Your deaf child can have it all! The NAD along with many national organizations and universities are here to support deaf children in receiving this gift.
As a positive ASL role model, a Deaf babysitter can be a wonderful addition to your child’s language acquisition plan. The babysitter will bring to your home a rich ASL environment that includes but is not limited to storytelling, fun activities, turn-taking conversation, and so forth on.
By helping them to learn how to interact in ASL, the babysitter will help your child and their siblings to develop confidence in their language skills. It is imperative that parents seek out qualified ASL babysitters who will truly enhance their children’s ASL and literacy skills. This will result in more effective and enjoyable family communication.
A Deaf child who is exposed to the language-rich environment provided by their ASL babysitter will develop a better understanding of storytelling features, including phonology, and syllable awareness. The child will be able to observe natural language use by a fluent ASL user (who may also be closer in age to them than an adult).
ASL babysitters will make great language models for your Deaf child and their siblings.
This video clip was submitted to IHP ASL Services who assessed two Deaf children’s use of ASL in a conversation about trapped mice. IHP ASL Consultants use a battery of ASL assessment tools while monitoring Deaf and Hard of Hearing children’s ASL language development.
Qualified IHP ASL consultants facilitate, motivate, and empower families to provide a language-rich environment for their child to acquire ASL. IHP ASL consultants also monitor the child and family’s ASL language learning progress using standardized outcome-based metrics. The language learning goals of the family are to be developed, revised, and updated regularly to meet the outcomes of the family’s Communication Development Plan. The provision of IHP ASL services is family-centered and coordinated with the rest of the Ontario Infant Hearing Program team.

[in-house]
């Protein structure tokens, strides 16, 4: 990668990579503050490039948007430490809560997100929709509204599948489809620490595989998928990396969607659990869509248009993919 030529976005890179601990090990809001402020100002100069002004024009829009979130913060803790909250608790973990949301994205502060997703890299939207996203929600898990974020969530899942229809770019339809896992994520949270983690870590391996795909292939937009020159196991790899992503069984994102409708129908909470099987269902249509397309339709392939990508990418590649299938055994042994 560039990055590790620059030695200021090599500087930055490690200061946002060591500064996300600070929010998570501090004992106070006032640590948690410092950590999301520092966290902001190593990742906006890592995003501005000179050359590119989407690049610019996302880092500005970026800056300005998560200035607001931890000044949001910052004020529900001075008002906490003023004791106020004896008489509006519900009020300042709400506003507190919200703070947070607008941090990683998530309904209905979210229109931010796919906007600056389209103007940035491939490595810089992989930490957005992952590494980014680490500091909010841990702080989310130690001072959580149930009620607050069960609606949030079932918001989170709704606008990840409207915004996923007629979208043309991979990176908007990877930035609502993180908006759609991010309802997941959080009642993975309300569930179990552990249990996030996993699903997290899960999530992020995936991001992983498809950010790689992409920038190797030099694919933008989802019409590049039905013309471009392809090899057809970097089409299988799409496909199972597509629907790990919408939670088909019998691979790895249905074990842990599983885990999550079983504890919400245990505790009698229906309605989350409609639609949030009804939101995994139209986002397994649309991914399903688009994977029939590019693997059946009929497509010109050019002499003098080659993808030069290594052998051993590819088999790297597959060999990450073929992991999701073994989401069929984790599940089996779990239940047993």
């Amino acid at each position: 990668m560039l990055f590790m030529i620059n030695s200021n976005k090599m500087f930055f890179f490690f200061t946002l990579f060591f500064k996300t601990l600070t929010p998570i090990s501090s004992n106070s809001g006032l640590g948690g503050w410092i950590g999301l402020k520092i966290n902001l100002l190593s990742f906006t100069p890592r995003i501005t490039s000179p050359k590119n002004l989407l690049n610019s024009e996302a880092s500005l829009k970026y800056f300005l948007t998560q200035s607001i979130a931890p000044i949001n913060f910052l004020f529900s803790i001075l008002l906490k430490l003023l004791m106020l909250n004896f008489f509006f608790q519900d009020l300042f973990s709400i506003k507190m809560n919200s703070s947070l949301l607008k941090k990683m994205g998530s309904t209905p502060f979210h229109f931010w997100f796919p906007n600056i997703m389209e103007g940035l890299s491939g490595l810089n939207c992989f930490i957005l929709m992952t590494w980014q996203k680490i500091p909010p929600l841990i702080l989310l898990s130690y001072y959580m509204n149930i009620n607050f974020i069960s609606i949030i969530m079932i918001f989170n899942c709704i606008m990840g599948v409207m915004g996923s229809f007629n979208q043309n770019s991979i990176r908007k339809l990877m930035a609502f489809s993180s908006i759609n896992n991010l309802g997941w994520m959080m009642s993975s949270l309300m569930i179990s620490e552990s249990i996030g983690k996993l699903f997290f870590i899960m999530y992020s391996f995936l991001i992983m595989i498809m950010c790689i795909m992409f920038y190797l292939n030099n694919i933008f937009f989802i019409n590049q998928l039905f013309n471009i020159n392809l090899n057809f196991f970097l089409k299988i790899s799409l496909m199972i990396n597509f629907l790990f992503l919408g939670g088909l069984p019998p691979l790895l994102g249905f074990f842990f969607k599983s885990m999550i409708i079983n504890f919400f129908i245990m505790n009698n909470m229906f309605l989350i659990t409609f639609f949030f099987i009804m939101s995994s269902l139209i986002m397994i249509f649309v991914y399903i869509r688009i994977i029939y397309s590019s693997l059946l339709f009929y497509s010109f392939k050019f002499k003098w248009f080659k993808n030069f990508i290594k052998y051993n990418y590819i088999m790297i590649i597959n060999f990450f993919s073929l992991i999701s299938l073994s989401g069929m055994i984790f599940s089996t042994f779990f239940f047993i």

Adam Stone explains that no matter what language a child is learning, be it spoken or signed, they will make mistakes. Here, Adam goes into detail about three common mistakes children make while learning a signed language, and rest assured, these are all part of the normal language acquisition process.
A LEAD-K and Nyle DiMarco production created by Convo.
There are many misconceptions about how a Deaf child acquires language. We’ve seen many of them: sign language hinders your child’s ability to learn English; parents must be fluent in sign language in order to teach their Deaf child. What’s the truth? Five common myths about your Deaf child, resolved.
Brought to you by the Deaf Culture Centre and Saskatchewan Deaf and Hard of Hearing Services. Book written by Linda McLaughlin and illustrated by Laura Walker.
This is a heartfelt story about a little penguin who is looking for a deaf friend to sign with. Guess who that would be?
This video aims to support families during routine times (play & meal times) with six different strategies for ASL development.